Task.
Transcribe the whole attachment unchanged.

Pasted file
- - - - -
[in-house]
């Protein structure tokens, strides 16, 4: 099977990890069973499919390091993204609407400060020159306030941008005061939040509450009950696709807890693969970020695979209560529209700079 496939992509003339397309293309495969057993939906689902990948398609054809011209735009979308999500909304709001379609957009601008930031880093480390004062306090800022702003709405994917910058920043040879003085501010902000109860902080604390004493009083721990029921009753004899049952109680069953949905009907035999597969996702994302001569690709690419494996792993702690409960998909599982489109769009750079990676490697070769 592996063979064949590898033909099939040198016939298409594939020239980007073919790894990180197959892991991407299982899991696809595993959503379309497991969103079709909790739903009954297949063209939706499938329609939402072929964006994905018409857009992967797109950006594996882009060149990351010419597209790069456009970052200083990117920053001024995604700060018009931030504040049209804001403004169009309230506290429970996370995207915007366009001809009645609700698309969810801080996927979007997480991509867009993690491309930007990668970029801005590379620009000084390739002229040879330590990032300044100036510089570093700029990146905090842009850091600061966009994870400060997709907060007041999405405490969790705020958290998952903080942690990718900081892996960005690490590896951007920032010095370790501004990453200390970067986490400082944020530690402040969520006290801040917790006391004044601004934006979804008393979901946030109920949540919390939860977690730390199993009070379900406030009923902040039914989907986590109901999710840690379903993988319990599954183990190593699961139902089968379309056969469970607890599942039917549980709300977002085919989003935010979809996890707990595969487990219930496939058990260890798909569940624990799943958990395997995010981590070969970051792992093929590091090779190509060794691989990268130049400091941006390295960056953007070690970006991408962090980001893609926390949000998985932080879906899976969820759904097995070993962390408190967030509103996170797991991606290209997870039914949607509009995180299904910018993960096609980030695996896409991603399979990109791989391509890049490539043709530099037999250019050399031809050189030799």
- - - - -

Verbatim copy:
[in-house]
């Protein structure tokens, strides 16, 4: 099977990890069973499919390091993204609407400060020159306030941008005061939040509450009950696709807890693969970020695979209560529209700079 496939992509003339397309293309495969057993939906689902990948398609054809011209735009979308999500909304709001379609957009601008930031880093480390004062306090800022702003709405994917910058920043040879003085501010902000109860902080604390004493009083721990029921009753004899049952109680069953949905009907035999597969996702994302001569690709690419494996792993702690409960998909599982489109769009750079990676490697070769 592996063979064949590898033909099939040198016939298409594939020239980007073919790894990180197959892991991407299982899991696809595993959503379309497991969103079709909790739903009954297949063209939706499938329609939402072929964006994905018409857009992967797109950006594996882009060149990351010419597209790069456009970052200083990117920053001024995604700060018009931030504040049209804001403004169009309230506290429970996370995207915007366009001809009645609700698309969810801080996927979007997480991509867009993690491309930007990668970029801005590379620009000084390739002229040879330590990032300044100036510089570093700029990146905090842009850091600061966009994870400060997709907060007041999405405490969790705020958290998952903080942690990718900081892996960005690490590896951007920032010095370790501004990453200390970067986490400082944020530690402040969520006290801040917790006391004044601004934006979804008393979901946030109920949540919390939860977690730390199993009070379900406030009923902040039914989907986590109901999710840690379903993988319990599954183990190593699961139902089968379309056969469970607890599942039917549980709300977002085919989003935010979809996890707990595969487990219930496939058990260890798909569940624990799943958990395997995010981590070969970051792992093929590091090779190509060794691989990268130049400091941006390295960056953007070690970006991408962090980001893609926390949000998985932080879906899976969820759904097995070993962390408190967030509103996170797991991606290209997870039914949607509009995180299904910018993960096609980030695996896409991603399979990109791989391509890049490539043709530099037999250019050399031809050189030799």